Augmentation strategies for treatment-resistant depression: a literature review.J Clin Pharm Ther 2007; 32(5):415-28JC
The large majority of depressed patients fail to remit on the first antidepressant prescribed. These patients with residual symptoms have higher relapse rates and poorer outcomes than those who remit. Treatment-resistant depression (TRD) is a therapeutic challenge for the clinician. Augmentation pharmacotherapy refers to the addition of drugs that are not standard antidepressants in order to enhance the effect of a classical antidepressant drug. The aim of this paper was to review the available evidence on the various augmenting agents that have been tested for efficacy in TRD.
Electronic databases and relevant textbooks were searched and the information retrieved was integrated in this review.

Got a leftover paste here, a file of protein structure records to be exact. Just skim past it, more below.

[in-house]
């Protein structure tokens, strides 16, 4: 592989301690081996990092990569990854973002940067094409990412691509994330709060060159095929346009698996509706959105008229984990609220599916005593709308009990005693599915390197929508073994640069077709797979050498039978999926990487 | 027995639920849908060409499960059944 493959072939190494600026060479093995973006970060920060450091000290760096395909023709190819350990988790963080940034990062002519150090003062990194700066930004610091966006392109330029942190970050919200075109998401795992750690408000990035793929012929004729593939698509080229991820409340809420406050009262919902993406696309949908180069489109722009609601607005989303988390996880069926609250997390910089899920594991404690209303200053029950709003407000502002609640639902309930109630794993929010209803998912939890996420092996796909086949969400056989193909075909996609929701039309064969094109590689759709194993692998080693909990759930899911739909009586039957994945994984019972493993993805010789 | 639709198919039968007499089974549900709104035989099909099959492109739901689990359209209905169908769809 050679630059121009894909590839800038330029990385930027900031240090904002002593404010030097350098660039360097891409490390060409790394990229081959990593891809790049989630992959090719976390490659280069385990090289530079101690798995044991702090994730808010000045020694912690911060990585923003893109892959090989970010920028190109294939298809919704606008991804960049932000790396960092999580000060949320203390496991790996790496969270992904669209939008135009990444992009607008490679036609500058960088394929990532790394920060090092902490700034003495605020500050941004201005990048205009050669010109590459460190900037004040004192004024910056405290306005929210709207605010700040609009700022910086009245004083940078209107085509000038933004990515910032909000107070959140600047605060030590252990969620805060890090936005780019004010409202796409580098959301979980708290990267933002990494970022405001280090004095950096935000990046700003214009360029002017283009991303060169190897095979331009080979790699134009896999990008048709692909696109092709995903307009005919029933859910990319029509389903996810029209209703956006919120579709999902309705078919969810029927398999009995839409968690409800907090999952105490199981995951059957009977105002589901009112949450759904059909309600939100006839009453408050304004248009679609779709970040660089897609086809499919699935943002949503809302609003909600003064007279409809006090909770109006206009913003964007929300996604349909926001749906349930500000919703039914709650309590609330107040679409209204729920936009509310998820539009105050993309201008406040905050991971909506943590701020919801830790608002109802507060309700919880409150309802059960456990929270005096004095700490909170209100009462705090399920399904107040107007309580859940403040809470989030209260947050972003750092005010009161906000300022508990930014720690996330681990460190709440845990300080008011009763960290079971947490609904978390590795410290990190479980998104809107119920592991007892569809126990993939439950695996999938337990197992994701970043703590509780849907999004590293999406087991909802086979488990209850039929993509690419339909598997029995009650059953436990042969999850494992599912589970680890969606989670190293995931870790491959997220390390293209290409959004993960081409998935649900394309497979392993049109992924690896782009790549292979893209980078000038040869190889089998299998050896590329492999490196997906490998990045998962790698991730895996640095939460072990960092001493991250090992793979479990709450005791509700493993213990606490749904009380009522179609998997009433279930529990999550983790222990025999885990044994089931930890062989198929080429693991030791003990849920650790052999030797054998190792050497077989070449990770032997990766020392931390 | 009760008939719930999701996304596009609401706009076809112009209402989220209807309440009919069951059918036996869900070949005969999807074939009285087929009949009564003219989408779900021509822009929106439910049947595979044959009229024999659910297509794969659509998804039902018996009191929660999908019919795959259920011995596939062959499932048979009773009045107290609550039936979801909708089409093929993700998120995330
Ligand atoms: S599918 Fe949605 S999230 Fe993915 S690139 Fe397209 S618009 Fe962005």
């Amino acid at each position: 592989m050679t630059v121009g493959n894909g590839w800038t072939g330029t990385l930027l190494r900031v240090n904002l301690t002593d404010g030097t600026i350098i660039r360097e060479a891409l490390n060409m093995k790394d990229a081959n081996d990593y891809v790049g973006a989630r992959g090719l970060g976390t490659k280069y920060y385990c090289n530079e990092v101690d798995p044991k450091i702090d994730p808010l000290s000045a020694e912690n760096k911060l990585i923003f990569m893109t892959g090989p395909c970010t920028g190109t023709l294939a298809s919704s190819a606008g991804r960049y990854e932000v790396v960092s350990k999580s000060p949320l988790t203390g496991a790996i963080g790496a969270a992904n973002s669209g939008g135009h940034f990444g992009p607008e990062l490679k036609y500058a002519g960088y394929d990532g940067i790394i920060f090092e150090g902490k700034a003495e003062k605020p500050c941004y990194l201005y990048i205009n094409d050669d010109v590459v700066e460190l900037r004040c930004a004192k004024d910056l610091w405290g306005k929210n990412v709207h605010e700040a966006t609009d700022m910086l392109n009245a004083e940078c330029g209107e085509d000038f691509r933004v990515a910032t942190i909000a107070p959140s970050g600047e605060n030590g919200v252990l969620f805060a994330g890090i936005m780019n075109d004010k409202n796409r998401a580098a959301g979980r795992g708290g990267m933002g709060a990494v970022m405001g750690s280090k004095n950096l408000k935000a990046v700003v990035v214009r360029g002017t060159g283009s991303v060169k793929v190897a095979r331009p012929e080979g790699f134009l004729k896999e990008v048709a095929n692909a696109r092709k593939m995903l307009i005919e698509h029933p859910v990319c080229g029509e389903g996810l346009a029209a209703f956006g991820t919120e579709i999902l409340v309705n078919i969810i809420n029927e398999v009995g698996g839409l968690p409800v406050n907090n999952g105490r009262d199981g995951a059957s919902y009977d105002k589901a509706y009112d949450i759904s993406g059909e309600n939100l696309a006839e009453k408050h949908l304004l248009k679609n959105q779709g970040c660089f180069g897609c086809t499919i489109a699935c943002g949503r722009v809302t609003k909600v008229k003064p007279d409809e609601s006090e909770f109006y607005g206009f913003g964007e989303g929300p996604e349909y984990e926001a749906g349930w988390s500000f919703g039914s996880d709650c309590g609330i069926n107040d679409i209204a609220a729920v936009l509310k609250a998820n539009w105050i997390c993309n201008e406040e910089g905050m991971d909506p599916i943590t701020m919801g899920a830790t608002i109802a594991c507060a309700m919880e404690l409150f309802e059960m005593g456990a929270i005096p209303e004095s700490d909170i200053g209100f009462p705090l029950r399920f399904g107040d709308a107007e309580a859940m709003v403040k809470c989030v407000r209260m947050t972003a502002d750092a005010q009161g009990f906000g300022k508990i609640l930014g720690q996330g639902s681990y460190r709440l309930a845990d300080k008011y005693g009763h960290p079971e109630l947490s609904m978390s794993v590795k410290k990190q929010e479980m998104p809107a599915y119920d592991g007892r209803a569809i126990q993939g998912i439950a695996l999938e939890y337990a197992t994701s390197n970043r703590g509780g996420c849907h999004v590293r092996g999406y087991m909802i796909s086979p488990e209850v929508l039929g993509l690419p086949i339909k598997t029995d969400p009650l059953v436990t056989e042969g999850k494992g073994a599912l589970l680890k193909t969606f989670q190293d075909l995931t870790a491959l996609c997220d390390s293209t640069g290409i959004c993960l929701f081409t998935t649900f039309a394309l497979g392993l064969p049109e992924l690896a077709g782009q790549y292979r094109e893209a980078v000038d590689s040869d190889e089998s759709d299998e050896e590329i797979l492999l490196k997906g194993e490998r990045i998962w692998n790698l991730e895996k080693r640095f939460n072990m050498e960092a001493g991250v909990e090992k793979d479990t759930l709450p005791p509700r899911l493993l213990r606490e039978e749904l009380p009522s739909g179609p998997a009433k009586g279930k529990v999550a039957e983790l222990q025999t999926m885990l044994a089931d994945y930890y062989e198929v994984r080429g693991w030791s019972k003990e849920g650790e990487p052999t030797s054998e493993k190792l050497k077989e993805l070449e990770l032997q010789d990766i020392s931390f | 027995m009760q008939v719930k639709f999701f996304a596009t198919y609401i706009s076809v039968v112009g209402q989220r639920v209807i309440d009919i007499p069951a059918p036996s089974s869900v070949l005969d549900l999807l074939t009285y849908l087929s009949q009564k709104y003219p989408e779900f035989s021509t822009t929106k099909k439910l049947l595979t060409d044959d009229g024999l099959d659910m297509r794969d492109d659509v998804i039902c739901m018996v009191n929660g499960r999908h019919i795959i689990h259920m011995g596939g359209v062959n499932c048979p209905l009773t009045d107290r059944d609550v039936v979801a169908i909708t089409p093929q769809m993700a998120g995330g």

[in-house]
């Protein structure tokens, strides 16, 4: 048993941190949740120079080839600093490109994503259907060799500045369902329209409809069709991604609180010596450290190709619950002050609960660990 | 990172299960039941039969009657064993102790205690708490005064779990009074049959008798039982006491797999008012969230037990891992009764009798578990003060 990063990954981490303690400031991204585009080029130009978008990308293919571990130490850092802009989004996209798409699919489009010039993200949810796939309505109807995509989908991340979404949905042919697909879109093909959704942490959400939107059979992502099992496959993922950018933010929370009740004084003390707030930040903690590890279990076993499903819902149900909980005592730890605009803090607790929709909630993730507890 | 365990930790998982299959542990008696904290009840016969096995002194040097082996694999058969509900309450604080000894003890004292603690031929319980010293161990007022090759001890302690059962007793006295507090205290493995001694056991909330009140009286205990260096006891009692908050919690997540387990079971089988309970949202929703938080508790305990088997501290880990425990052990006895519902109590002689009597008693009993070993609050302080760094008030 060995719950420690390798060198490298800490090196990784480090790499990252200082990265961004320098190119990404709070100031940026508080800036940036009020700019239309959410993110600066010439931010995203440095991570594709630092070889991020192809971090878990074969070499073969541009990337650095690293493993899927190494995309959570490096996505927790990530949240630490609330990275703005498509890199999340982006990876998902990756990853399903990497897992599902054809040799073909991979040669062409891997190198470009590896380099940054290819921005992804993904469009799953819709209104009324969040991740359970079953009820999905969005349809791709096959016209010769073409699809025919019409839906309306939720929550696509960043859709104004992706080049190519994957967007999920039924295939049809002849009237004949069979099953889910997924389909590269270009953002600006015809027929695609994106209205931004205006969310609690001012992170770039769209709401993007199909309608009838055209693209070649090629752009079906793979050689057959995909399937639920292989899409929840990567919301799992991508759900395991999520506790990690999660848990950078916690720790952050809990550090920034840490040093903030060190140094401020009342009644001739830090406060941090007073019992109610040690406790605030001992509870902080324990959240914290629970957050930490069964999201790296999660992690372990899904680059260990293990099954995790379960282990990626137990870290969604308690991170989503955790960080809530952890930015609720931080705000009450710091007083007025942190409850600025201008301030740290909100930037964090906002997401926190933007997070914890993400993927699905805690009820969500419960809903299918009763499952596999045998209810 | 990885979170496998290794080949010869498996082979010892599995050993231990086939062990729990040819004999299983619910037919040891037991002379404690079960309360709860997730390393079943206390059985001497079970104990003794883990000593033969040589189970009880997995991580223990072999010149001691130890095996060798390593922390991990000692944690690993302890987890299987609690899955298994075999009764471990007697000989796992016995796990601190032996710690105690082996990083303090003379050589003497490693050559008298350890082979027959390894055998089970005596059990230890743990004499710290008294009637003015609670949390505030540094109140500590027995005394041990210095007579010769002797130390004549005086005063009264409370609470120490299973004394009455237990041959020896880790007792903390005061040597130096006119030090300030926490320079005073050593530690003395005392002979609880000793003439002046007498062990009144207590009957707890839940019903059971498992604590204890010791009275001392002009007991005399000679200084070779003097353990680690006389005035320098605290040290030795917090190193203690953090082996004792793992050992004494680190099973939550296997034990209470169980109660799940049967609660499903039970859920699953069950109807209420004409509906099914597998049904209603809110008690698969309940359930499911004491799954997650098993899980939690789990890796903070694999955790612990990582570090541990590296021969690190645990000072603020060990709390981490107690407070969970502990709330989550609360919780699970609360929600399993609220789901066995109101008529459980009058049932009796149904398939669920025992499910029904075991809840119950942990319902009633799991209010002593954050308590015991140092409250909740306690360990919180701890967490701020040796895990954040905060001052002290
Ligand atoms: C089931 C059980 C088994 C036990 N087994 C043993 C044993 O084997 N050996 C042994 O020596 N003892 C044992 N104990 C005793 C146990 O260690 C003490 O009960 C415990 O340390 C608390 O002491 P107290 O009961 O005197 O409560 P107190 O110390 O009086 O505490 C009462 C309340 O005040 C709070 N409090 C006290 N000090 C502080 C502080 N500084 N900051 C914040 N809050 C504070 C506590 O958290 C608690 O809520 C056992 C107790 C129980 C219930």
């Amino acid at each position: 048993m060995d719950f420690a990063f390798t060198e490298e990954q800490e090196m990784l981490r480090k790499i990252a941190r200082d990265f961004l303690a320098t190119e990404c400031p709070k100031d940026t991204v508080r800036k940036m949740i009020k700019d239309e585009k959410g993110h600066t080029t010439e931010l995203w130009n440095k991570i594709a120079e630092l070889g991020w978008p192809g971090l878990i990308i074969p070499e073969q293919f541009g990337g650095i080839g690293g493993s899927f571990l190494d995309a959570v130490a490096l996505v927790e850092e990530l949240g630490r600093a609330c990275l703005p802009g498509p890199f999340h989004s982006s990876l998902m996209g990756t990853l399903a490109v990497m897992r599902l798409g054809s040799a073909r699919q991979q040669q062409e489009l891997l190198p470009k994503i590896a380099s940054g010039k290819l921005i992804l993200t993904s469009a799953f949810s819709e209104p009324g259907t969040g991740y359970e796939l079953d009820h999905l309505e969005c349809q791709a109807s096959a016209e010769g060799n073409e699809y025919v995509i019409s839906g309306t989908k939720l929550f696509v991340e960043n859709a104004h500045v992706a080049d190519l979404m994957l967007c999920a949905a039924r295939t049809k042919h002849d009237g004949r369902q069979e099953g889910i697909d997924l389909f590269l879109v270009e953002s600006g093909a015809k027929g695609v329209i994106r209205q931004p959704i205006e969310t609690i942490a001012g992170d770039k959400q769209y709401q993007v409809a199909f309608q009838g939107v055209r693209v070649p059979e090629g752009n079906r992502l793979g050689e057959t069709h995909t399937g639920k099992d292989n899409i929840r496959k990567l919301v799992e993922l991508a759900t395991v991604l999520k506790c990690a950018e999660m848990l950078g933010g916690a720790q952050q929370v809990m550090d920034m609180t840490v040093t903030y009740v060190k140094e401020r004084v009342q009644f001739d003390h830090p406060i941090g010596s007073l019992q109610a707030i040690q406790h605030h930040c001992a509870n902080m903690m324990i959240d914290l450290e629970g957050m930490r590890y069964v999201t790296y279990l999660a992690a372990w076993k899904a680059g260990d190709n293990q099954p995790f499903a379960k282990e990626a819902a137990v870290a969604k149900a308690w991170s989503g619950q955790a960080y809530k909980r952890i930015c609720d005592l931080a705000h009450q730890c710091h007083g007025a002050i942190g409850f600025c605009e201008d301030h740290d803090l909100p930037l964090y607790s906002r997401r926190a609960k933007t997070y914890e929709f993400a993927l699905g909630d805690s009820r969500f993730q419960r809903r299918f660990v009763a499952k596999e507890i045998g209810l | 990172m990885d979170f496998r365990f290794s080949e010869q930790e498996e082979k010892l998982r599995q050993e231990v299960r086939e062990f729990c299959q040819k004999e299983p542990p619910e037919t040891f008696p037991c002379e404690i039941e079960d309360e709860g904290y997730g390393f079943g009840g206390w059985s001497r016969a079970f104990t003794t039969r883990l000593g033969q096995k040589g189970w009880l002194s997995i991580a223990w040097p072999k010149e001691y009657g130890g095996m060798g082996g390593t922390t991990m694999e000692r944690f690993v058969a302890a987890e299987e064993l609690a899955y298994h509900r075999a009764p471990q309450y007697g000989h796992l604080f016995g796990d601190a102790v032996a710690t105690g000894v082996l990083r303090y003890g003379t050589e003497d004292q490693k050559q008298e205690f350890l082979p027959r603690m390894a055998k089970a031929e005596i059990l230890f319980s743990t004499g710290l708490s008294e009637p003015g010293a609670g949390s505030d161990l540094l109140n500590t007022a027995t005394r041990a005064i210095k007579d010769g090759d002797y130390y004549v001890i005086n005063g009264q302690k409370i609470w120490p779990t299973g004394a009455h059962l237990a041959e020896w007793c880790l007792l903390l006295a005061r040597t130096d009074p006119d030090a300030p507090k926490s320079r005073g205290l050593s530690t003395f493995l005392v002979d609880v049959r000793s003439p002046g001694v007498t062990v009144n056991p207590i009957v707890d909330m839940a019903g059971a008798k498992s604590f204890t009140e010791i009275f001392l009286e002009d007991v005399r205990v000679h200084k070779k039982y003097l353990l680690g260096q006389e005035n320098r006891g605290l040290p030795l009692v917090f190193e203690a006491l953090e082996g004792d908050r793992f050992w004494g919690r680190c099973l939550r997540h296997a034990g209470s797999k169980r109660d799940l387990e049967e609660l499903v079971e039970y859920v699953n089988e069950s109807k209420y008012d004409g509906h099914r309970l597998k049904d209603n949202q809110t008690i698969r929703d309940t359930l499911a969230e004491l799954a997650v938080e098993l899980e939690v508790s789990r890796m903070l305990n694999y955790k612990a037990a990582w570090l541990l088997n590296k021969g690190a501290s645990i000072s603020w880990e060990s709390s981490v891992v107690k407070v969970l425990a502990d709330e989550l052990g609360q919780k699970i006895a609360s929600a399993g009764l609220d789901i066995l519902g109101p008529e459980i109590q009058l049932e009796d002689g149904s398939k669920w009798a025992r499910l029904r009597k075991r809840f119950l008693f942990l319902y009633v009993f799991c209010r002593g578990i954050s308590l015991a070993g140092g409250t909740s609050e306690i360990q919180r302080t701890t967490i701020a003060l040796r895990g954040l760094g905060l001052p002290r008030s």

Although augmentation strategies have been tested with various pharmacological agents, there are few controlled studies published. Lithium, triiodothyronine (T3), buspirone and pindolol have been most widely studied. Other agents include dopaminergic agents, atypical antipsychotics, psychostimulants, benzodiazepines/hypnotics, hormones and anticonvulsants.
The augmentation therapy with the best evidence was the lithium-antidepressant combination, especially in patients not responding to tricyclic agents. However, good results have also been reported with augmentation strategies involving T3 and buspirone.